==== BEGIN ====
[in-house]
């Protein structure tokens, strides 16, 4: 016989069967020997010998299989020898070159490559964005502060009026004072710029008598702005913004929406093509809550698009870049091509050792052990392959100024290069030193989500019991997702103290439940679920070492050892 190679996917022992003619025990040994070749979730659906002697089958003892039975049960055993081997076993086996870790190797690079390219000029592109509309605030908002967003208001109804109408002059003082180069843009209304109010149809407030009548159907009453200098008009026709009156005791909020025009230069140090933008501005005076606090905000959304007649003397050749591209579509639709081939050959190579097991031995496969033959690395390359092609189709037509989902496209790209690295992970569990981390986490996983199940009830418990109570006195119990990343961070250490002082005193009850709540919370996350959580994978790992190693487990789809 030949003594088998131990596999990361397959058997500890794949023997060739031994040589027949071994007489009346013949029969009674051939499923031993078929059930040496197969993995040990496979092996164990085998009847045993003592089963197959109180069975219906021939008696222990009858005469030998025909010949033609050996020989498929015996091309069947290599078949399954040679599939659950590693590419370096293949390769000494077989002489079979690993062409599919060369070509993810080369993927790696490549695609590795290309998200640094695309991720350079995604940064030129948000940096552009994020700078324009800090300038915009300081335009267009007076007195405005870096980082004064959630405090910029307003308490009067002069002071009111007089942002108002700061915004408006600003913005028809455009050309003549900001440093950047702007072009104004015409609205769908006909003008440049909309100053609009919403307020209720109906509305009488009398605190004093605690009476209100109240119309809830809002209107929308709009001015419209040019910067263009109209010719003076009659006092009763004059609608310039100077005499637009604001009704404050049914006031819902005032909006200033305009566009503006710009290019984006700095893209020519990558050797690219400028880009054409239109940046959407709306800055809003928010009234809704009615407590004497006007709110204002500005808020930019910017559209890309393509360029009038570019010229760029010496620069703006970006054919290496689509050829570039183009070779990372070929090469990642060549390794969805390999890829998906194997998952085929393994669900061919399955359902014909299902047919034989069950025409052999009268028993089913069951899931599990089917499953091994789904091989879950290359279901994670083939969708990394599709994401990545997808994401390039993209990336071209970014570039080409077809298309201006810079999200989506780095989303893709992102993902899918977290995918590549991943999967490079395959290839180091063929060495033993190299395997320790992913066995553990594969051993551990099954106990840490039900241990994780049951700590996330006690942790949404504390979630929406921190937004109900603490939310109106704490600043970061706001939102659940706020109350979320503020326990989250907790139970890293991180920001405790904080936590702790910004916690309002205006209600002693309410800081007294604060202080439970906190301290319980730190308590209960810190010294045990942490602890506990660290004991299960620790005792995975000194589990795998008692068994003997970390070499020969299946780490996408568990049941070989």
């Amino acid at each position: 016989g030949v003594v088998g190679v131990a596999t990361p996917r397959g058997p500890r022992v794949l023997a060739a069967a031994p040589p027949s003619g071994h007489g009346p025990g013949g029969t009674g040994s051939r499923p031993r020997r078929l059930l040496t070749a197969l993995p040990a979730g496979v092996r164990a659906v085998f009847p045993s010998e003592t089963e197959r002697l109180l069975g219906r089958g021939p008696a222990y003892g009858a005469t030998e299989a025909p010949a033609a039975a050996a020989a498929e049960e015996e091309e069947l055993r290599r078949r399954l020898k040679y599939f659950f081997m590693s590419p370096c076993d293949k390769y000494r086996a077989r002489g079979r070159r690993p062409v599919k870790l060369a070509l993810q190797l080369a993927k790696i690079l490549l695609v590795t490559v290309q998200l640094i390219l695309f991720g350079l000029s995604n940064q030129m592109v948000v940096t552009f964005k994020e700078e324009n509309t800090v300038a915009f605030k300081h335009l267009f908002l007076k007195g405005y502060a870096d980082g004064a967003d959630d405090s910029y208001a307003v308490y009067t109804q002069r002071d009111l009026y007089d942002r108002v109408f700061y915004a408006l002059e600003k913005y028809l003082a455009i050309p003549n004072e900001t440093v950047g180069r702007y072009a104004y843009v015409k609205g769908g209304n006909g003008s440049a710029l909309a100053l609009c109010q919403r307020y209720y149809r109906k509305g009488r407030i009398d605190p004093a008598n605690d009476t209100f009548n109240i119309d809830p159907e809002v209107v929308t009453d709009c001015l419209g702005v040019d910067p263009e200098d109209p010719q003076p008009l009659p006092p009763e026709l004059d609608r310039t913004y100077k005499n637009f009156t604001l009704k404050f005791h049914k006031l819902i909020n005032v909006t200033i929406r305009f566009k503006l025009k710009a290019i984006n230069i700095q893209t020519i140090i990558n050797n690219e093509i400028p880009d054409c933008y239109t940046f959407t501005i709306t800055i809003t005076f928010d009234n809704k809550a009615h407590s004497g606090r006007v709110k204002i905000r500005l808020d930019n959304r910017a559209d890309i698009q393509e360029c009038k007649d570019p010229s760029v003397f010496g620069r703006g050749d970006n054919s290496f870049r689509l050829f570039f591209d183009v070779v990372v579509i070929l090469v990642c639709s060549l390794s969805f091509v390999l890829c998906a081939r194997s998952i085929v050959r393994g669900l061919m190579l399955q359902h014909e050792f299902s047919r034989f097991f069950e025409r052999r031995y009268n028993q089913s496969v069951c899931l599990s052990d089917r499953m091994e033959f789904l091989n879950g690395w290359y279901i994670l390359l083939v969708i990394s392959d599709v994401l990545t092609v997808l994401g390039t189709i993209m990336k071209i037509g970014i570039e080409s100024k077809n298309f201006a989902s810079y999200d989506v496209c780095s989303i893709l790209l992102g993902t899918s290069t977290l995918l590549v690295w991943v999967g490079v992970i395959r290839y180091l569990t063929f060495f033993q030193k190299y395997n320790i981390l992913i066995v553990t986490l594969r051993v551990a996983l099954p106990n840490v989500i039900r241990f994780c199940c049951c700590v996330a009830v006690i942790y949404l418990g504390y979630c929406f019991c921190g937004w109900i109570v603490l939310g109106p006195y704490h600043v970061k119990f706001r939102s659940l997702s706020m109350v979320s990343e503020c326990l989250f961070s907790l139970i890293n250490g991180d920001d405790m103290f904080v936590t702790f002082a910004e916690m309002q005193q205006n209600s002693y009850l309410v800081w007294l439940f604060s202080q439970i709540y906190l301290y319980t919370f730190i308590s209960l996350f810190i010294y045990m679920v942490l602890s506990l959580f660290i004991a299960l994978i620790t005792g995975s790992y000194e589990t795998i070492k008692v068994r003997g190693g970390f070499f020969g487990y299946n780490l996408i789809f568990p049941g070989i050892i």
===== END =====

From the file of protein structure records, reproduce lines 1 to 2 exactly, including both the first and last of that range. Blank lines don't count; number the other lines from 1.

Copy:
[in-house]
């Protein structure tokens, strides 16, 4: 016989069967020997010998299989020898070159490559964005502060009026004072710029008598702005913004929406093509809550698009870049091509050792052990392959100024290069030193989500019991997702103290439940679920070492050892 190679996917022992003619025990040994070749979730659906002697089958003892039975049960055993081997076993086996870790190797690079390219000029592109509309605030908002967003208001109804109408002059003082180069843009209304109010149809407030009548159907009453200098008009026709009156005791909020025009230069140090933008501005005076606090905000959304007649003397050749591209579509639709081939050959190579097991031995496969033959690395390359092609189709037509989902496209790209690295992970569990981390986490996983199940009830418990109570006195119990990343961070250490002082005193009850709540919370996350959580994978790992190693487990789809 030949003594088998131990596999990361397959058997500890794949023997060739031994040589027949071994007489009346013949029969009674051939499923031993078929059930040496197969993995040990496979092996164990085998009847045993003592089963197959109180069975219906021939008696222990009858005469030998025909010949033609050996020989498929015996091309069947290599078949399954040679599939659950590693590419370096293949390769000494077989002489079979690993062409599919060369070509993810080369993927790696490549695609590795290309998200640094695309991720350079995604940064030129948000940096552009994020700078324009800090300038915009300081335009267009007076007195405005870096980082004064959630405090910029307003308490009067002069002071009111007089942002108002700061915004408006600003913005028809455009050309003549900001440093950047702007072009104004015409609205769908006909003008440049909309100053609009919403307020209720109906509305009488009398605190004093605690009476209100109240119309809830809002209107929308709009001015419209040019910067263009109209010719003076009659006092009763004059609608310039100077005499637009604001009704404050049914006031819902005032909006200033305009566009503006710009290019984006700095893209020519990558050797690219400028880009054409239109940046959407709306800055809003928010009234809704009615407590004497006007709110204002500005808020930019910017559209890309393509360029009038570019010229760029010496620069703006970006054919290496689509050829570039183009070779990372070929090469990642060549390794969805390999890829998906194997998952085929393994669900061919399955359902014909299902047919034989069950025409052999009268028993089913069951899931599990089917499953091994789904091989879950290359279901994670083939969708990394599709994401990545997808994401390039993209990336071209970014570039080409077809298309201006810079999200989506780095989303893709992102993902899918977290995918590549991943999967490079395959290839180091063929060495033993190299395997320790992913066995553990594969051993551990099954106990840490039900241990994780049951700590996330006690942790949404504390979630929406921190937004109900603490939310109106704490600043970061706001939102659940706020109350979320503020326990989250907790139970890293991180920001405790904080936590702790910004916690309002205006209600002693309410800081007294604060202080439970906190301290319980730190308590209960810190010294045990942490602890506990660290004991299960620790005792995975000194589990795998008692068994003997970390070499020969299946780490996408568990049941070989």